- States most affected by meth include Oregon and Oklahoma as well as border towns in Arizona, California, and Texas. However, cartels are actively looking at new markets on the East Coast.
Additionally, if a person is on meth, it more than likely came into the U.S. from Mexico. One agent recently toured a crystal meth lab in a Mexican jungle that the Mexican military said was producing 7 tons every three days (National Public Radio, 2019). With this alarming trend in meth production and distribution, overdose deaths involving the drug and other psychostimulants rose 21% from 2017 to 2018, according to the Centers for Disease Control and Prevention.
Meth, the Brain, and Naltrexone for Addiction Treatment
Chemically speaking, meth rapidly increases the amount of natural dopamine in the brain – making the desire to keep taking the drug that much stronger after each hit. The euphoric blast upon inhalation remains in the individual’s system for much longer, rewriting the brain’s reward centers, and sowing the seeds for a painful addiction (National Institute on Drug Abuse). And once a person tries to stop their meth addiction, withdrawal comes on fast and furious, including symptoms such as:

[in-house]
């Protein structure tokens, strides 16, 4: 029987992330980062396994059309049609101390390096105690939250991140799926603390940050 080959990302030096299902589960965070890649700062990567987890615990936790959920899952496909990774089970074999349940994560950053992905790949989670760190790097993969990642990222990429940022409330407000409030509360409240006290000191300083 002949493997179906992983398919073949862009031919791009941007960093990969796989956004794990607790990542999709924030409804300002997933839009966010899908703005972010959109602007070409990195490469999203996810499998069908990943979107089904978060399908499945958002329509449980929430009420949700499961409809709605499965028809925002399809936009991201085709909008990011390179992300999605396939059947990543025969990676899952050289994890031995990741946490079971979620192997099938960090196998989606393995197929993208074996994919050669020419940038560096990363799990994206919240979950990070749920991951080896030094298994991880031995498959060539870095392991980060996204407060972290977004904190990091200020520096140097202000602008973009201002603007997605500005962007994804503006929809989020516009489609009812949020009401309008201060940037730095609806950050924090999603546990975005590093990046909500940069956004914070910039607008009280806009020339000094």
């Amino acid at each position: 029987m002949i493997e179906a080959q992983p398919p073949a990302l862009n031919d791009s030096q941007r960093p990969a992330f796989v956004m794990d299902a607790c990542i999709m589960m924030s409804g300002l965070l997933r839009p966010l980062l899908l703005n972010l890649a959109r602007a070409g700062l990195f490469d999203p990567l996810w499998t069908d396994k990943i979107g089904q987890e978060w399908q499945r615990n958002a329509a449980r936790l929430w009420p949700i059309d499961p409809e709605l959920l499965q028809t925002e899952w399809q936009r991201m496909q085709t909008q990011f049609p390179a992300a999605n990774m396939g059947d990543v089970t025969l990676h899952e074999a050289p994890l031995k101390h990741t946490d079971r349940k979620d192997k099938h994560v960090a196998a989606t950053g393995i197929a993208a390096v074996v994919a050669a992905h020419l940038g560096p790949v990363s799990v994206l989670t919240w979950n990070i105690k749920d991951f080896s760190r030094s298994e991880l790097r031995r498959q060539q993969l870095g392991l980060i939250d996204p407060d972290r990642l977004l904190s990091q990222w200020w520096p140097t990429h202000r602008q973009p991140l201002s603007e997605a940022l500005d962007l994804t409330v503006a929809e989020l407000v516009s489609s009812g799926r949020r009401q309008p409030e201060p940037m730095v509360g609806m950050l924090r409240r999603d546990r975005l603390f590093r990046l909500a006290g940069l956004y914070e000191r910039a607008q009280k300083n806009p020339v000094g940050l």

- severe depression
- hallucinations and psychosis
- intense drug cravings
With the surge of meth addiction retaking shape in the U.S., healthcare professionals are looking for better ways to help patients deal with intense withdrawals. One addiction counselor and physician assistant, Nancy Beste, is taking a standard treatment for other addictions and using it as a new approach for meth withdrawal. At a medical conference, Beste learned about using naltrexone as medication-assisted treatment (MAT) for those suffering from meth addiction, “Early studies indicate that naltrexone, the same medication used to treat alcohol addiction and opioids, can work for some people addicted to methamphetamine (National Public Radio).” Beste decided to try the medication and gave a patient, Melinda McDowell, a prescription for naltrexone in combination with individual and group therapy.